from press info
Mary Ping did this great project called Slow and Steady Wins the Race in 2004 that attempted to address the question "How come experimental ideas only exist in the high-priced avant-gardian realm?". Ping promises this collection will be full of high ideas and low cost materials so that the clothes are fiscally accessible. But she limits her production to only 100 pieces of each style. Which seems to me to work against her platform of accessibility. She says, "Slow and Steady Wins the Race intends to slowly open the cap on a more democratic dissemination, promotion and appreciation of clothing." Not gonna happen with such a limited prodution I think. But maybe I am too focused on the physical appreciation of the garments and am not paying enough attention to the ideas.
I think the Men's Issue (No. 9) is the best. It's a perfect little capsule collection (well, maybe if there was a pair of trousers in there). The issue seems to collect the best from the previous issues (except no designer underwear from No. 7!!) and presents them in a cohesive group targeted to a particular audience. It makes me think Ping would do a really great mens collection, not an easy thing in my opinion.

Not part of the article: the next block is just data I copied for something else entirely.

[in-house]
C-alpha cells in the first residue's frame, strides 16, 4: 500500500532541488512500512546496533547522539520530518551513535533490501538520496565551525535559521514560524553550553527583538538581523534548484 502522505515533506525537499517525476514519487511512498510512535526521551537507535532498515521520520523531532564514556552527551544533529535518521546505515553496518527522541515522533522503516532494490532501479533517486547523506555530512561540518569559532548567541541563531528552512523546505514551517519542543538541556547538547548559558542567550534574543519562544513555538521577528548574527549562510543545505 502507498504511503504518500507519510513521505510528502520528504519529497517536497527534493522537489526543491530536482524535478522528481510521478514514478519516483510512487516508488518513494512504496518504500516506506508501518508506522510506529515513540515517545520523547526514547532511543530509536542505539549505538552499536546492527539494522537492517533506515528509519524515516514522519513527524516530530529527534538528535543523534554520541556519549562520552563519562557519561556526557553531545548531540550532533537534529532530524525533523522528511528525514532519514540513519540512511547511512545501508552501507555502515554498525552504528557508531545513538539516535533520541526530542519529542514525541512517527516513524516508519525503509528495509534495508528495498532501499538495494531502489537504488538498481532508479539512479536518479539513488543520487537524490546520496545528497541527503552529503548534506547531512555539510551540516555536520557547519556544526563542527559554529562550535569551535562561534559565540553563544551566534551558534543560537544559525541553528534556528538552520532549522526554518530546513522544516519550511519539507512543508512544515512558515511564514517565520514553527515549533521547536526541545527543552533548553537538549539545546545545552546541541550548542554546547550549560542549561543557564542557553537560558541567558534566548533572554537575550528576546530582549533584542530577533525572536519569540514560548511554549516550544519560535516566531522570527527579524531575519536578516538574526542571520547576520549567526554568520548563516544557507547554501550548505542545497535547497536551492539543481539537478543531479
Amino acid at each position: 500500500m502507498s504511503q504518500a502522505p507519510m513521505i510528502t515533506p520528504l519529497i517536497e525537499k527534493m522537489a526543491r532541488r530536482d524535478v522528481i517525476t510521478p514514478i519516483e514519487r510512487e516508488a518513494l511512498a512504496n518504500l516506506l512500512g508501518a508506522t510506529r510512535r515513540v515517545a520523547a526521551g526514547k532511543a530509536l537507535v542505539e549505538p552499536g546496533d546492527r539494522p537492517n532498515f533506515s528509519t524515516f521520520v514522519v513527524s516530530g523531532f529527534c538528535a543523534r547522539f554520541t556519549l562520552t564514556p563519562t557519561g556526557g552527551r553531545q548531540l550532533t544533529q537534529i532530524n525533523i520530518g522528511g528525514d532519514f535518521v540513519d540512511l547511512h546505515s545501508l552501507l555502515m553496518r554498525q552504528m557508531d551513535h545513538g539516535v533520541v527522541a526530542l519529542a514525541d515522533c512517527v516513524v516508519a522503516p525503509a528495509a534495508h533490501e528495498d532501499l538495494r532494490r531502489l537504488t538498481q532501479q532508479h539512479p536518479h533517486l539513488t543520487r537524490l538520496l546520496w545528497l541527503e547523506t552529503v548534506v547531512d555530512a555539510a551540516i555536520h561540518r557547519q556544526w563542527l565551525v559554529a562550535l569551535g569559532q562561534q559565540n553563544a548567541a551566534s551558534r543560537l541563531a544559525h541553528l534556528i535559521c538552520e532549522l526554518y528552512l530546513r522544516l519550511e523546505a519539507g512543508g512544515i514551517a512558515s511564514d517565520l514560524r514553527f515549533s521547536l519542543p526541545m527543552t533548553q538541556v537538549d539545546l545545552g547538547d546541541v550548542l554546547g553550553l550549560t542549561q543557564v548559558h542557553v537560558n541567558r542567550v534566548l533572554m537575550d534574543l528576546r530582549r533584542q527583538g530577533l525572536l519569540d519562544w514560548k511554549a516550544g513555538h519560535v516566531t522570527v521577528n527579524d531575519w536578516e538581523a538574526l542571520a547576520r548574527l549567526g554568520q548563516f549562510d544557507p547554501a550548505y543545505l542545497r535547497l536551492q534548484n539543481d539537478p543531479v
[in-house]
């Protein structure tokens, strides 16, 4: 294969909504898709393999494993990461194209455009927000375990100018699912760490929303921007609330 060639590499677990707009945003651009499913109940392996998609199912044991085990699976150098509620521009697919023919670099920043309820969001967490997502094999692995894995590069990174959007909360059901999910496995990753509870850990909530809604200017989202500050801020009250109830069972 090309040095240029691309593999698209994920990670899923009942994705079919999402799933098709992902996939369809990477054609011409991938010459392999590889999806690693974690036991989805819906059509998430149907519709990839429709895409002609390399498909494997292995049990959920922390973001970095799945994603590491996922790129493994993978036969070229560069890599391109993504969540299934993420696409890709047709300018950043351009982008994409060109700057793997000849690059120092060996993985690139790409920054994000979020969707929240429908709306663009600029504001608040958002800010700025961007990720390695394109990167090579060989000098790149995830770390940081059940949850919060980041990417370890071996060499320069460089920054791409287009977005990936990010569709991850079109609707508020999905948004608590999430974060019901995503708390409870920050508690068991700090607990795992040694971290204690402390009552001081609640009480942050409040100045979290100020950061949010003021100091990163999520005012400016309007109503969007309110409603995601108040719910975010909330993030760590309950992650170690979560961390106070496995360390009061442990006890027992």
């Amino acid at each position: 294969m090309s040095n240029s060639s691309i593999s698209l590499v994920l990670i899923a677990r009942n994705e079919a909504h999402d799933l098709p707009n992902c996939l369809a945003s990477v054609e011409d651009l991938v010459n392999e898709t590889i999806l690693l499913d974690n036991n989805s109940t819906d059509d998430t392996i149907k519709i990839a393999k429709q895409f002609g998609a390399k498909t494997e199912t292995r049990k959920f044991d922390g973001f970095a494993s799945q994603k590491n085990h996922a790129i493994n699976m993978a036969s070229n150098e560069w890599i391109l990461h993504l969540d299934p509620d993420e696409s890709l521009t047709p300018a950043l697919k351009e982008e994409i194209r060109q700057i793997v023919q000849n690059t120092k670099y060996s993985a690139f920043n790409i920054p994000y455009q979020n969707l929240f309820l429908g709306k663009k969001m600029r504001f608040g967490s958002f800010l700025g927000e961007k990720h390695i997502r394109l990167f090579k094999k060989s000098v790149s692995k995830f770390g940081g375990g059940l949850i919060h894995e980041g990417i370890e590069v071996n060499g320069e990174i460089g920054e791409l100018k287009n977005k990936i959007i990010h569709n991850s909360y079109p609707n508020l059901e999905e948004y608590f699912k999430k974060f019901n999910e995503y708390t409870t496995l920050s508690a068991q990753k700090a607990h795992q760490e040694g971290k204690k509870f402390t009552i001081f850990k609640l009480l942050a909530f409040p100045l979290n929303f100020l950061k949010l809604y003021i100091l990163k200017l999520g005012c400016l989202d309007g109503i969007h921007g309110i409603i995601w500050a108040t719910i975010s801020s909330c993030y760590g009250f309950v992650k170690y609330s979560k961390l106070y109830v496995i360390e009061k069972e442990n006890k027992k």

Only the first 9 issues have images of the work. Numbers 10-12 are "coming soon". Ah well, I think maybe soon has come and gone. I would love to see how No. 12 Evening came out.....how did she combine this area of fashion with her mission for the line?
No. 3 Bags got the most press, and I'd bet, sold the best. I also think this issue is important in light of all the talk about copyright issues in the fashion world (also see here and here). Ping's work with these bags highlights why this legislation would be detrimental to fashion work. Ping is working on conceptual ideas that are presented in the form of bags that are part of the design language. If this legislation passed, Ping would have no way to produce work that embodies the ideas she is trying to communicate. There are much better and more thorough writers on this topic in the links above. Or maybe I will devote a whole post to this issue at some point....
Back to SASWTR, I know Ping presented this in diary format for a reason, but I love how these collections feel like exercises. It also seems to me a worthwhile way for Ping to develop her ideas for her mainline, and, more importantly, that she still considers the pieces worth selling and worth wearing. Even more, I wish I had heard about the work when I could have bought some!